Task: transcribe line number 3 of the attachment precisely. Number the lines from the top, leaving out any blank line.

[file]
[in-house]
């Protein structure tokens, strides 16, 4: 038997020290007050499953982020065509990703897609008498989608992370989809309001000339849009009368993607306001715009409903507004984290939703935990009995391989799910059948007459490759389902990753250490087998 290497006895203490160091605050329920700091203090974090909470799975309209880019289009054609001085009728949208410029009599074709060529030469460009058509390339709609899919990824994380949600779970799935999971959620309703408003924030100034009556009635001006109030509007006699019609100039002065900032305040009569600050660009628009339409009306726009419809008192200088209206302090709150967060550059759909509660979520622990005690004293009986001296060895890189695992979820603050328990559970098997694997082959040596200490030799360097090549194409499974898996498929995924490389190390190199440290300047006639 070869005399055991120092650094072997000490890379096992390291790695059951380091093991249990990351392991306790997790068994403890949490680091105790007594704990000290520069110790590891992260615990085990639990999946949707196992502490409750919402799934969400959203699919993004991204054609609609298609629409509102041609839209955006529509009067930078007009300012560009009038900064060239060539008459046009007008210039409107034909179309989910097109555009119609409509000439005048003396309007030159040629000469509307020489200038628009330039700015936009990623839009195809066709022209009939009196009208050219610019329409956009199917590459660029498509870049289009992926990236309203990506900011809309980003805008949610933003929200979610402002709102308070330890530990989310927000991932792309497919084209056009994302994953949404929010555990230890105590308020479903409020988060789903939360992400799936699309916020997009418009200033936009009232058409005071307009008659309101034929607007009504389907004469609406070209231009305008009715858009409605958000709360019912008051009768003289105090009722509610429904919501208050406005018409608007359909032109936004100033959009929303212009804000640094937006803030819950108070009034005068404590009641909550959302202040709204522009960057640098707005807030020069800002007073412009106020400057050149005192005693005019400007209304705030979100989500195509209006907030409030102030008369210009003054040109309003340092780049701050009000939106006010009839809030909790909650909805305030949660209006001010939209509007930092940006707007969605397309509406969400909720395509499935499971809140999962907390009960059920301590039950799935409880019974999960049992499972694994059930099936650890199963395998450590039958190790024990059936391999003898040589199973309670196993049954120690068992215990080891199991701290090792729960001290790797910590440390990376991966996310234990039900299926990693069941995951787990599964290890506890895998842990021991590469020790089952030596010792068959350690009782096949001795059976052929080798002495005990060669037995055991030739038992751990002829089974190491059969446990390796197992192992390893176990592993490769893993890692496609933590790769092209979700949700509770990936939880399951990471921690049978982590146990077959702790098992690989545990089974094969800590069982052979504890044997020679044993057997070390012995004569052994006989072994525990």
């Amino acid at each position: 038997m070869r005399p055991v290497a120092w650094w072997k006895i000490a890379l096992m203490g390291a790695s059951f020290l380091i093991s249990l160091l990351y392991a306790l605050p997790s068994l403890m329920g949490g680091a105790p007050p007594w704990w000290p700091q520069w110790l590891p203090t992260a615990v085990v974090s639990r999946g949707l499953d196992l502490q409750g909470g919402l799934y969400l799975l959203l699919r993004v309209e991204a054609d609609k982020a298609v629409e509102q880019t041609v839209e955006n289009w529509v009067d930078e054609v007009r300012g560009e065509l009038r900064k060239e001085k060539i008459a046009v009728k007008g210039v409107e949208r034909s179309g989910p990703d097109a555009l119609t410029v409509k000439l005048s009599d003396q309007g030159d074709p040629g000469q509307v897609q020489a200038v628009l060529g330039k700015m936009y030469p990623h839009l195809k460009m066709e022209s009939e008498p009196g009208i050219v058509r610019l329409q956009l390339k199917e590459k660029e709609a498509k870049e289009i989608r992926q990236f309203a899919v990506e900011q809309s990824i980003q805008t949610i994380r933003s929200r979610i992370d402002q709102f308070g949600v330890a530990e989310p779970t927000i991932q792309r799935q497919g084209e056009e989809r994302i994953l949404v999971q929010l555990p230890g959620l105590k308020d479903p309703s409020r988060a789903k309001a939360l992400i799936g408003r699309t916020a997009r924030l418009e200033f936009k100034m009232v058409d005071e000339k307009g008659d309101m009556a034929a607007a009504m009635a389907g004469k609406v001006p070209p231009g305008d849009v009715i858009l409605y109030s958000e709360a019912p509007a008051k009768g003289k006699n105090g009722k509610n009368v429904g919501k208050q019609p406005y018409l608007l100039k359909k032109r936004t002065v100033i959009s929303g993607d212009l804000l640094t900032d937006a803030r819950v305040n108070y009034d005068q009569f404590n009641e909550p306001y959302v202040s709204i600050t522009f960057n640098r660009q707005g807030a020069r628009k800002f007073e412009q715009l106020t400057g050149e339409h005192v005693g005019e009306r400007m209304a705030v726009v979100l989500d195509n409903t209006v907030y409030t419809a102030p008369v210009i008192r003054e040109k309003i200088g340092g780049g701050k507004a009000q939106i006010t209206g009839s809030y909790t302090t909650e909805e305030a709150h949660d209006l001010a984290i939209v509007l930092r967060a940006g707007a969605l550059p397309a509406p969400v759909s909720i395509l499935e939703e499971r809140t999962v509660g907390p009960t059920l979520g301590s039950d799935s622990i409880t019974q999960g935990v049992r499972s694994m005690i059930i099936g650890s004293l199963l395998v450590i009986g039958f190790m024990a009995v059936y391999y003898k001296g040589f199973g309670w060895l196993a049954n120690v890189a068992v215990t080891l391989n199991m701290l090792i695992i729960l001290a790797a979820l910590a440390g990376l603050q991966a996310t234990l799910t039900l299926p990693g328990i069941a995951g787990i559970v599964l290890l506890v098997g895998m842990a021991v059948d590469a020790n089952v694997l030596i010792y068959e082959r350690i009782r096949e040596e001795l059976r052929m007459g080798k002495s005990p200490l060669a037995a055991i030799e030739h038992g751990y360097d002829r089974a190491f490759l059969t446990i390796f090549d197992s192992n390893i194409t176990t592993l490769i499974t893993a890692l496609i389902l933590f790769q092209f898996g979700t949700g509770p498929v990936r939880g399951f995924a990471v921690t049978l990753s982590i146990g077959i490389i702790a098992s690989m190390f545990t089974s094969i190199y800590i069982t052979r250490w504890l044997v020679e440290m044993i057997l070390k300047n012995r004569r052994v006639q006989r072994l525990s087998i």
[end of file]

């Amino acid at each position: 038997m070869r005399p055991v290497a120092w650094w072997k006895i000490a890379l096992m203490g390291a790695s059951f020290l380091i093991s249990l160091l990351y392991a306790l605050p997790s068994l403890m329920g949490g680091a105790p007050p007594w704990w000290p700091q520069w110790l590891p203090t992260a615990v085990v974090s639990r999946g949707l499953d196992l502490q409750g909470g919402l799934y969400l799975l959203l699919r993004v309209e991204a054609d609609k982020a298609v629409e509102q880019t041609v839209e955006n289009w529509v009067d930078e054609v007009r300012g560009e065509l009038r900064k060239e001085k060539i008459a046009v009728k007008g210039v409107e949208r034909s179309g989910p990703d097109a555009l119609t410029v409509k000439l005048s009599d003396q309007g030159d074709p040629g000469q509307v897609q020489a200038v628009l060529g330039k700015m936009y030469p990623h839009l195809k460009m066709e022209s009939e008498p009196g009208i050219v058509r610019l329409q956009l390339k199917e590459k660029e709609a498509k870049e289009i989608r992926q990236f309203a899919v990506e900011q809309s990824i980003q805008t949610i994380r933003s929200r979610i992370d402002q709102f308070g949600v330890a530990e989310p779970t927000i991932q792309r799935q497919g084209e056009e989809r994302i994953l949404v999971q929010l555990p230890g959620l105590k308020d479903p309703s409020r988060a789903k309001a939360l992400i799936g408003r699309t916020a997009r924030l418009e200033f936009k100034m009232v058409d005071e000339k307009g008659d309101m009556a034929a607007a009504m009635a389907g004469k609406v001006p070209p231009g305008d849009v009715i858009l409605y109030s958000e709360a019912p509007a008051k009768g003289k006699n105090g009722k509610n009368v429904g919501k208050q019609p406005y018409l608007l100039k359909k032109r936004t002065v100033i959009s929303g993607d212009l804000l640094t900032d937006a803030r819950v305040n108070y009034d005068q009569f404590n009641e909550p306001y959302v202040s709204i600050t522009f960057n640098r660009q707005g807030a020069r628009k800002f007073e412009q715009l106020t400057g050149e339409h005192v005693g005019e009306r400007m209304a705030v726009v979100l989500d195509n409903t209006v907030y409030t419809a102030p008369v210009i008192r003054e040109k309003i200088g340092g780049g701050k507004a009000q939106i006010t209206g009839s809030y909790t302090t909650e909805e305030a709150h949660d209006l001010a984290i939209v509007l930092r967060a940006g707007a969605l550059p397309a509406p969400v759909s909720i395509l499935e939703e499971r809140t999962v509660g907390p009960t059920l979520g301590s039950d799935s622990i409880t019974q999960g935990v049992r499972s694994m005690i059930i099936g650890s004293l199963l395998v450590i009986g039958f190790m024990a009995v059936y391999y003898k001296g040589f199973g309670w060895l196993a049954n120690v890189a068992v215990t080891l391989n199991m701290l090792i695992i729960l001290a790797a979820l910590a440390g990376l603050q991966a996310t234990l799910t039900l299926p990693g328990i069941a995951g787990i559970v599964l290890l506890v098997g895998m842990a021991v059948d590469a020790n089952v694997l030596i010792y068959e082959r350690i009782r096949e040596e001795l059976r052929m007459g080798k002495s005990p200490l060669a037995a055991i030799e030739h038992g751990y360097d002829r089974a190491f490759l059969t446990i390796f090549d197992s192992n390893i194409t176990t592993l490769i499974t893993a890692l496609i389902l933590f790769q092209f898996g979700t949700g509770p498929v990936r939880g399951f995924a990471v921690t049978l990753s982590i146990g077959i490389i702790a098992s690989m190390f545990t089974s094969i190199y800590i069982t052979r250490w504890l044997v020679e440290m044993i057997l070390k300047n012995r004569r052994v006639q006989r072994l525990s087998i």